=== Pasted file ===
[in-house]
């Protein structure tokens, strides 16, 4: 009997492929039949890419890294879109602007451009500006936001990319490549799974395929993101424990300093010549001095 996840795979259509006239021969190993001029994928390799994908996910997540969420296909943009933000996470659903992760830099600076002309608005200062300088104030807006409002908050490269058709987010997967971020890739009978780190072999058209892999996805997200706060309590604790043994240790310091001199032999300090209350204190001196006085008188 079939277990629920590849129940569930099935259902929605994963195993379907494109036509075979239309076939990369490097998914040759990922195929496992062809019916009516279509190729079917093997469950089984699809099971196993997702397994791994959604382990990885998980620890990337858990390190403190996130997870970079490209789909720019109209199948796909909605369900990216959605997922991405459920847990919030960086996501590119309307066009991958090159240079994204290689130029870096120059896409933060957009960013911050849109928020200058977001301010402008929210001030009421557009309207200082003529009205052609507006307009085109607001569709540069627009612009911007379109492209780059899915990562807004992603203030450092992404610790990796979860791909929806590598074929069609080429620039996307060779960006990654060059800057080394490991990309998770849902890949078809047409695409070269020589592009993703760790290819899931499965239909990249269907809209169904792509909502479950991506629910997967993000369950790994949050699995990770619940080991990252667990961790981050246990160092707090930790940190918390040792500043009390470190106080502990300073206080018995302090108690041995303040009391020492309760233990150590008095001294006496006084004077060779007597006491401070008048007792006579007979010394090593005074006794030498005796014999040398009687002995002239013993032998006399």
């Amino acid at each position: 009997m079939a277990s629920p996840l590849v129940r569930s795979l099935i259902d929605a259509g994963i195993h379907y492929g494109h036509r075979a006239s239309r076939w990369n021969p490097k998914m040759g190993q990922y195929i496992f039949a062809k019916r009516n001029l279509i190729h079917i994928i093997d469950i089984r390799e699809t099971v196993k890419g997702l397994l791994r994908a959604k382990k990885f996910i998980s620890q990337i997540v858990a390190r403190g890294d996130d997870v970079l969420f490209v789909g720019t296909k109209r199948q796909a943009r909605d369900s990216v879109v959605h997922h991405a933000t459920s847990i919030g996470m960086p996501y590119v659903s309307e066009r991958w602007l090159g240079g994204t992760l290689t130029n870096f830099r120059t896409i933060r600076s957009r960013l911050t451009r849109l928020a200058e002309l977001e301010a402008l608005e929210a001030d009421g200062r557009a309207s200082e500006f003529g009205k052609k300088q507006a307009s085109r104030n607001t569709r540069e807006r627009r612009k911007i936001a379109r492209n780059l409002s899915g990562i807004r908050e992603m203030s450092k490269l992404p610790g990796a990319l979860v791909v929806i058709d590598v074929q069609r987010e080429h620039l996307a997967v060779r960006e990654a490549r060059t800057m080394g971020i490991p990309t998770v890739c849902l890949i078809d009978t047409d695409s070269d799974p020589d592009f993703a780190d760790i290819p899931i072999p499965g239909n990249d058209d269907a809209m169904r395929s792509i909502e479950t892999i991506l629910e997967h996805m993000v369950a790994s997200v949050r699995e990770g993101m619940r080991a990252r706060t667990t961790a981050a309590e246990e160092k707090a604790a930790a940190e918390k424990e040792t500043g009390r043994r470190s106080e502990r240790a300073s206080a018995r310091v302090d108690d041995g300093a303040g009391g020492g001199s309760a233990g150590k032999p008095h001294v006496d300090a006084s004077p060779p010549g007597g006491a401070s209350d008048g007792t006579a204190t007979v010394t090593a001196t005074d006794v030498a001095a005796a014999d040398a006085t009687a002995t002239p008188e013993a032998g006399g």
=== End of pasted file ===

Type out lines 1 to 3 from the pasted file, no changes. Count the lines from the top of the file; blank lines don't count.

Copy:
[in-house]
């Protein structure tokens, strides 16, 4: 009997492929039949890419890294879109602007451009500006936001990319490549799974395929993101424990300093010549001095 996840795979259509006239021969190993001029994928390799994908996910997540969420296909943009933000996470659903992760830099600076002309608005200062300088104030807006409002908050490269058709987010997967971020890739009978780190072999058209892999996805997200706060309590604790043994240790310091001199032999300090209350204190001196006085008188 079939277990629920590849129940569930099935259902929605994963195993379907494109036509075979239309076939990369490097998914040759990922195929496992062809019916009516279509190729079917093997469950089984699809099971196993997702397994791994959604382990990885998980620890990337858990390190403190996130997870970079490209789909720019109209199948796909909605369900990216959605997922991405459920847990919030960086996501590119309307066009991958090159240079994204290689130029870096120059896409933060957009960013911050849109928020200058977001301010402008929210001030009421557009309207200082003529009205052609507006307009085109607001569709540069627009612009911007379109492209780059899915990562807004992603203030450092992404610790990796979860791909929806590598074929069609080429620039996307060779960006990654060059800057080394490991990309998770849902890949078809047409695409070269020589592009993703760790290819899931499965239909990249269907809209169904792509909502479950991506629910997967993000369950790994949050699995990770619940080991990252667990961790981050246990160092707090930790940190918390040792500043009390470190106080502990300073206080018995302090108690041995303040009391020492309760233990150590008095001294006496006084004077060779007597006491401070008048007792006579007979010394090593005074006794030498005796014999040398009687002995002239013993032998006399």
């Amino acid at each position: 009997m079939a277990s629920p996840l590849v129940r569930s795979l099935i259902d929605a259509g994963i195993h379907y492929g494109h036509r075979a006239s239309r076939w990369n021969p490097k998914m040759g190993q990922y195929i496992f039949a062809k019916r009516n001029l279509i190729h079917i994928i093997d469950i089984r390799e699809t099971v196993k890419g997702l397994l791994r994908a959604k382990k990885f996910i998980s620890q990337i997540v858990a390190r403190g890294d996130d997870v970079l969420f490209v789909g720019t296909k109209r199948q796909a943009r909605d369900s990216v879109v959605h997922h991405a933000t459920s847990i919030g996470m960086p996501y590119v659903s309307e066009r991958w602007l090159g240079g994204t992760l290689t130029n870096f830099r120059t896409i933060r600076s957009r960013l911050t451009r849109l928020a200058e002309l977001e301010a402008l608005e929210a001030d009421g200062r557009a309207s200082e500006f003529g009205k052609k300088q507006a307009s085109r104030n607001t569709r540069e807006r627009r612009k911007i936001a379109r492209n780059l409002s899915g990562i807004r908050e992603m203030s450092k490269l992404p610790g990796a990319l979860v791909v929806i058709d590598v074929q069609r987010e080429h620039l996307a997967v060779r960006e990654a490549r060059t800057m080394g971020i490991p990309t998770v890739c849902l890949i078809d009978t047409d695409s070269d799974p020589d592009f993703a780190d760790i290819p899931i072999p499965g239909n990249d058209d269907a809209m169904r395929s792509i909502e479950t892999i991506l629910e997967h996805m993000v369950a790994s997200v949050r699995e990770g993101m619940r080991a990252r706060t667990t961790a981050a309590e246990e160092k707090a604790a930790a940190e918390k424990e040792t500043g009390r043994r470190s106080e502990r240790a300073s206080a018995r310091v302090d108690d041995g300093a303040g009391g020492g001199s309760a233990g150590k032999p008095h001294v006496d300090a006084s004077p060779p010549g007597g006491a401070s209350d008048g007792t006579a204190t007979v010394t090593a001196t005074d006794v030498a001095a005796a014999d040398a006085t009687a002995t002239p008188e013993a032998g006399g």